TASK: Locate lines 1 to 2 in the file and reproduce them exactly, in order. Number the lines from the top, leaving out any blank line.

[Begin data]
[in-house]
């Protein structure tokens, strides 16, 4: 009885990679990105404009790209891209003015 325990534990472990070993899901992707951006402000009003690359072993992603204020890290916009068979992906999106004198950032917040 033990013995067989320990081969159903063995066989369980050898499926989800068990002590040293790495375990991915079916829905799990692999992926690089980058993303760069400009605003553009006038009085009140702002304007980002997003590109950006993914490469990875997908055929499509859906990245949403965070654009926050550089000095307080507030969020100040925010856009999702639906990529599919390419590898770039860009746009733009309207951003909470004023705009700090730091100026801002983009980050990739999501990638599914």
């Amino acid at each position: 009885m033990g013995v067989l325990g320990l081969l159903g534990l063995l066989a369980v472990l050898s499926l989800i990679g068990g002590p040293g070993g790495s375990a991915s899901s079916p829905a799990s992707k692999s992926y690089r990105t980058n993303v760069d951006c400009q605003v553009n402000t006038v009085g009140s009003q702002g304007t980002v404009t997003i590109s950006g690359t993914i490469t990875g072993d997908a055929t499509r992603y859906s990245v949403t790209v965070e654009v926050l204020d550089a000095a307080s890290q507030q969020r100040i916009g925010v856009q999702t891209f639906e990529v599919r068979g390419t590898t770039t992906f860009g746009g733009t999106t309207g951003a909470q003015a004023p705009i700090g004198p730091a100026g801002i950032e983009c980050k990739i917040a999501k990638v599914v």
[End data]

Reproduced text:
[in-house]
């Protein structure tokens, strides 16, 4: 009885990679990105404009790209891209003015 325990534990472990070993899901992707951006402000009003690359072993992603204020890290916009068979992906999106004198950032917040 033990013995067989320990081969159903063995066989369980050898499926989800068990002590040293790495375990991915079916829905799990692999992926690089980058993303760069400009605003553009006038009085009140702002304007980002997003590109950006993914490469990875997908055929499509859906990245949403965070654009926050550089000095307080507030969020100040925010856009999702639906990529599919390419590898770039860009746009733009309207951003909470004023705009700090730091100026801002983009980050990739999501990638599914």